## Benzene π-orbitals:

How do we get from a 4-atom to 6-atom chain?

By analogy to the process we used to go from a 2-atom chain to a 4-atom chain, we now go from 4 to 6. We start with the orbitals of the 4-atom chain, which form a ladder of g and u orbitals. Then we make g and u combinations of the two atoms that we are adding at the ends. By combining g's with g's and u's with u's, we end up with the solutions for a string of 6 atoms. Closing these orbitals into a loop gives us the π molecular orbitals of the benzene molecule. The result is three π bonds, as we expected. Benzene fits the 4n+2 rule (n=2) and is therefore aromatic.

Here we have used the isolobal analogy to construct MO diagrams for π-bonded systems, such as ethylene and benzene, from combinations of s-orbitals. It raises the interesting question of whether the aromatic 4n+2 rule might apply to s-orbital systems, i.e., if three molecules of H2 could get together to form an aromatic H6molecule. In fact, recent studies of hydrogen under ultra-high pressures in a diamond anvil cell show that such structures do form. A solid hydrogen phase exists that contains sheets of distorted six-membered rings, analogous to the fully connected 2D network of six-membered rings found in graphite or graphene.[6]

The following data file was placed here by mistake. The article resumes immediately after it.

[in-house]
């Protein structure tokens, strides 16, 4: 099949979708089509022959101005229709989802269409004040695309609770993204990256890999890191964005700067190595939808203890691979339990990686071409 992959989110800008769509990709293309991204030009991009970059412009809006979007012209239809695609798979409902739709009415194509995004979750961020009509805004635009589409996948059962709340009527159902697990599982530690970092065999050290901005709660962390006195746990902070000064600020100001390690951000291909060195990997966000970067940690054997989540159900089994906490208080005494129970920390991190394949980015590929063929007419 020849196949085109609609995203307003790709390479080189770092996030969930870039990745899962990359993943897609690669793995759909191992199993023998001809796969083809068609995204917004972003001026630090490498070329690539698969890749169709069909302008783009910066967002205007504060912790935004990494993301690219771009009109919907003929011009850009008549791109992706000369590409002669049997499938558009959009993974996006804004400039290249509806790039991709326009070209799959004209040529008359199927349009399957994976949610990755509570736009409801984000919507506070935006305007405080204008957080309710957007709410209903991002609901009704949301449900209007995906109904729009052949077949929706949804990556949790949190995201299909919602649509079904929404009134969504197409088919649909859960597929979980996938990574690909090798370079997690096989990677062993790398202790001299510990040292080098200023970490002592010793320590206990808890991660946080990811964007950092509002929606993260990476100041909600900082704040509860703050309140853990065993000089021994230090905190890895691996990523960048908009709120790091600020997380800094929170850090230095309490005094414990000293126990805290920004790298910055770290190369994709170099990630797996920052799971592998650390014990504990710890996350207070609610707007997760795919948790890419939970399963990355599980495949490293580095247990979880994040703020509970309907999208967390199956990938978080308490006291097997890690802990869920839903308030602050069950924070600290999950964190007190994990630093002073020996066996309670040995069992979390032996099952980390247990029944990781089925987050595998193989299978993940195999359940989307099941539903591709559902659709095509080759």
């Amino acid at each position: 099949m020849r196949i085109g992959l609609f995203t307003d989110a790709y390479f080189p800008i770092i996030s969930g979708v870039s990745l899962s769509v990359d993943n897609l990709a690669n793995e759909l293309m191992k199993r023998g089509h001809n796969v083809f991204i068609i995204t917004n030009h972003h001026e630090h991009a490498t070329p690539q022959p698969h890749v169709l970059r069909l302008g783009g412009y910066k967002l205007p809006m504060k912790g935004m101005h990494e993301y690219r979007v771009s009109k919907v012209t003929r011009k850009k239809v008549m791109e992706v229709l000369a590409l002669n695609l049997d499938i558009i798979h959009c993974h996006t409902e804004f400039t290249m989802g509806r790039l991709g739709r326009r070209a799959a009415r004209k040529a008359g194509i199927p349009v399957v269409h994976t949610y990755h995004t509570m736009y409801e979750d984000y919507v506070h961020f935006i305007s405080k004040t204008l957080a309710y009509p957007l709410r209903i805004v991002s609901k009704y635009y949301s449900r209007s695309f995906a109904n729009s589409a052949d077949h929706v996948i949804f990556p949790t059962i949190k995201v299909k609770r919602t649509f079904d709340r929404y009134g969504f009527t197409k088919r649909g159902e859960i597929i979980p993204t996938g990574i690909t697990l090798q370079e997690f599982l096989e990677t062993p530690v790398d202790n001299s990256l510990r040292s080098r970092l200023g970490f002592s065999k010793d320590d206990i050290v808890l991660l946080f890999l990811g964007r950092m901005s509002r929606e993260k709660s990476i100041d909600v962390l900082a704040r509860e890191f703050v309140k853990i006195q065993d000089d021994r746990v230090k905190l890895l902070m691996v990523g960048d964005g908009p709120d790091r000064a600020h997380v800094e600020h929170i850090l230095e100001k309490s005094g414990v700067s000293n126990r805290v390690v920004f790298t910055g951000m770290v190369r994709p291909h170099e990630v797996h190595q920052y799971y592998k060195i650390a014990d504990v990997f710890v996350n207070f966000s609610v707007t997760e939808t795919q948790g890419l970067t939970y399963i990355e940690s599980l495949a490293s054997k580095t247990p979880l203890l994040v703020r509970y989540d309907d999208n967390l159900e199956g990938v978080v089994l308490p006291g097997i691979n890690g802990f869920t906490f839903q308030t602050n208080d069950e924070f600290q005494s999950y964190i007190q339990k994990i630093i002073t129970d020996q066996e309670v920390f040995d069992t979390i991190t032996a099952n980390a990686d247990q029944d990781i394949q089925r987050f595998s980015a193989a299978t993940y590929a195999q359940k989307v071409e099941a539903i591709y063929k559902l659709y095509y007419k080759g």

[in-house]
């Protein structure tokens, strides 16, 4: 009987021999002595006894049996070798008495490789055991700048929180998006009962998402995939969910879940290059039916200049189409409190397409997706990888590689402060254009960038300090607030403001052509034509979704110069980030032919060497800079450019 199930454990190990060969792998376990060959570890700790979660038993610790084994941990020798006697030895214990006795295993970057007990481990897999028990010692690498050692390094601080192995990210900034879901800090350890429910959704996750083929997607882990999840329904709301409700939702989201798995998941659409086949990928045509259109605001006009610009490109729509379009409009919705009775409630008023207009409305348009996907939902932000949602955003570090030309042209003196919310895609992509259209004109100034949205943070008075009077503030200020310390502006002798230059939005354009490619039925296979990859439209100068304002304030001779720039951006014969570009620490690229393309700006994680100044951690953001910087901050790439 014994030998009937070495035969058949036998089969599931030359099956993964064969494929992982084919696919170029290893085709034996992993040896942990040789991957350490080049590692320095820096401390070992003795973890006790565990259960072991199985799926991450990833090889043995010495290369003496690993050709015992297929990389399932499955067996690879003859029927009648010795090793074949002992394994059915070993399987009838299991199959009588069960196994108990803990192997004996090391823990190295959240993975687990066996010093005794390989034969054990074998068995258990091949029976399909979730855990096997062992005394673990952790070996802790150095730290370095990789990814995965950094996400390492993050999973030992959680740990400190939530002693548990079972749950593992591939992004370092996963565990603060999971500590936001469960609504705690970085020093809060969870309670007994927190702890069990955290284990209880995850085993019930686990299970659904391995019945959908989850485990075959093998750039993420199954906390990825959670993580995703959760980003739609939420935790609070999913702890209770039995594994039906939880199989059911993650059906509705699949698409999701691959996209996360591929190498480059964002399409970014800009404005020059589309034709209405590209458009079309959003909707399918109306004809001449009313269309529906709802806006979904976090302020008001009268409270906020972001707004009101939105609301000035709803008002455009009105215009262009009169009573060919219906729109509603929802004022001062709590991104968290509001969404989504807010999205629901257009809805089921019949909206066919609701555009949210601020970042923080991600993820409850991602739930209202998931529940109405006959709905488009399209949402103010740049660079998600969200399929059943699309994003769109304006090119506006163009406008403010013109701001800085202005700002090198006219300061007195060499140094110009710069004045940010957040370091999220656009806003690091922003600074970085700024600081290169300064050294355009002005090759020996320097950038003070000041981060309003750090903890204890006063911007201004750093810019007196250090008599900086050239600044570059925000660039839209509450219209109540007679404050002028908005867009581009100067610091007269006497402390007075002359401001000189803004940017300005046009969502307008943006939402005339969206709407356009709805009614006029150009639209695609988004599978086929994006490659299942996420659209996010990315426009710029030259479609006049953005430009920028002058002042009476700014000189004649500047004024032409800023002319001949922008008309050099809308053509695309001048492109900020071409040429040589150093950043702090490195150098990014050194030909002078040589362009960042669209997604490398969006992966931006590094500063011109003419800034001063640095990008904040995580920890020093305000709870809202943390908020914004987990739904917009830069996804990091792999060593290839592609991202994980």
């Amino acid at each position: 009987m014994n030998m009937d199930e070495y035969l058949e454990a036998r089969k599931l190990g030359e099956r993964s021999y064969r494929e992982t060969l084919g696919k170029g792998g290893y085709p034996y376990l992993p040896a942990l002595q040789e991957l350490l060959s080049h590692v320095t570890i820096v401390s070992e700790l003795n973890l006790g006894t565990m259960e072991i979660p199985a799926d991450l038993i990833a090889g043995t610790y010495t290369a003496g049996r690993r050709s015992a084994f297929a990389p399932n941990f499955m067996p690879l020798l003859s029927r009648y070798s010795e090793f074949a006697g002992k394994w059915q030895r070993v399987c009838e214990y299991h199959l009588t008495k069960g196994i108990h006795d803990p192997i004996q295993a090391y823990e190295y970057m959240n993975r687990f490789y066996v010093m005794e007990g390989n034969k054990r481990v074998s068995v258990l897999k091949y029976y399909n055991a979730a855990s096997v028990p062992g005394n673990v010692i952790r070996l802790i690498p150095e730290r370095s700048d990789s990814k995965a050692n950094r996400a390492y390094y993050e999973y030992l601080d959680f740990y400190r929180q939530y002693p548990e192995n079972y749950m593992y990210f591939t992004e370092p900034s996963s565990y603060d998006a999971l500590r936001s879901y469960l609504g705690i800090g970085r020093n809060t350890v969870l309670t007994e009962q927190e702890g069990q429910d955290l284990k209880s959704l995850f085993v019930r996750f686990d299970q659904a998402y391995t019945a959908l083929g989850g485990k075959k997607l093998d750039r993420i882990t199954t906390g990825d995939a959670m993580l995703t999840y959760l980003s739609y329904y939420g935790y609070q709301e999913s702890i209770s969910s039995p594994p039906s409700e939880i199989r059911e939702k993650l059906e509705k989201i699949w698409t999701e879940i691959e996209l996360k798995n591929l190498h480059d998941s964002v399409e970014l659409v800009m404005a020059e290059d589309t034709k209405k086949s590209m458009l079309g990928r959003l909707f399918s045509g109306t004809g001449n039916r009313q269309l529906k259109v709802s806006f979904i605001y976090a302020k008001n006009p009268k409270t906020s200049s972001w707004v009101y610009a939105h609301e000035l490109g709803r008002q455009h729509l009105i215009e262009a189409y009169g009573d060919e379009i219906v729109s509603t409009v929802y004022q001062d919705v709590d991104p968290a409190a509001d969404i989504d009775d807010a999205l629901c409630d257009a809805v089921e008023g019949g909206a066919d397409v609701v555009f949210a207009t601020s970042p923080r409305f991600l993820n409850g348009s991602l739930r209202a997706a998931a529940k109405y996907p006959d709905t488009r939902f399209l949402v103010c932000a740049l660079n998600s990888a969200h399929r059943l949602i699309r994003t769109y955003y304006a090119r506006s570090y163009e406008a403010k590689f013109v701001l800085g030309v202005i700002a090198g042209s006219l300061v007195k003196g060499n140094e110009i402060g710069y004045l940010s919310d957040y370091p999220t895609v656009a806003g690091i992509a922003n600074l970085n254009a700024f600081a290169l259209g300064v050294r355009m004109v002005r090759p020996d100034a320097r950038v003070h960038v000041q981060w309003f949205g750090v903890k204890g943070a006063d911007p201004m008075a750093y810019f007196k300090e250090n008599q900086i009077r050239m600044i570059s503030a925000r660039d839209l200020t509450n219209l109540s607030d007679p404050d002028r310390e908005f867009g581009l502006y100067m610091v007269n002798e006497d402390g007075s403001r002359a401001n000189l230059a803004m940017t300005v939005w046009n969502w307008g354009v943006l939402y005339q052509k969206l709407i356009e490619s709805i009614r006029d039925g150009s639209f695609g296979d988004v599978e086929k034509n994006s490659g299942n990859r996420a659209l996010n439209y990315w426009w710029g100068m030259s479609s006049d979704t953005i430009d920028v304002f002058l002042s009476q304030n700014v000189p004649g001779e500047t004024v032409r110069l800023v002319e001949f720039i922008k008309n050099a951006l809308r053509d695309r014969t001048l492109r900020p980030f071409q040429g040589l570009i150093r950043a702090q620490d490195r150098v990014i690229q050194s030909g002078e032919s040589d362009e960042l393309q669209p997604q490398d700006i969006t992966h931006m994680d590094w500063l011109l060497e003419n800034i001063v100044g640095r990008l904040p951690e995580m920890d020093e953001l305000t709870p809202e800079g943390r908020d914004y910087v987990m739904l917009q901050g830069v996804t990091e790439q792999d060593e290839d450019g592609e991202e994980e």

It should now be evident from our construction of MO diagrams for four- and six-orbital molecules that we can keep adding atomic orbitals to make chains and rings of 8, 10, 12... atoms. In each case, the g and u orbitals form a ladder of MOs. At the bottom rung of the ladder of an N-atom chain, there are no nodes in the MO, and we add one node for every rung until we get to the top, where there are N-1 nodes. Another way of saying this is that the wavelength of an electron in orbital x, counting from the bottom (1,2,3...x,...N), is 2Na/x, where a is the distance between atoms. We will find in Chapters 6 and 10 that we can learn a great deal about the electronic properties of metals and semiconductors from this model, using the infinite chain of atoms as a model for the crystal.

This page titled 2.11: Chains and Rings of π-Conjugated Systems is shared under a CC BY-SA 4.0 license and was authored, remixed, and/or curated by Chemistry 310 (Wikibook) via source content that was edited to the style and standards of the LibreTexts platform.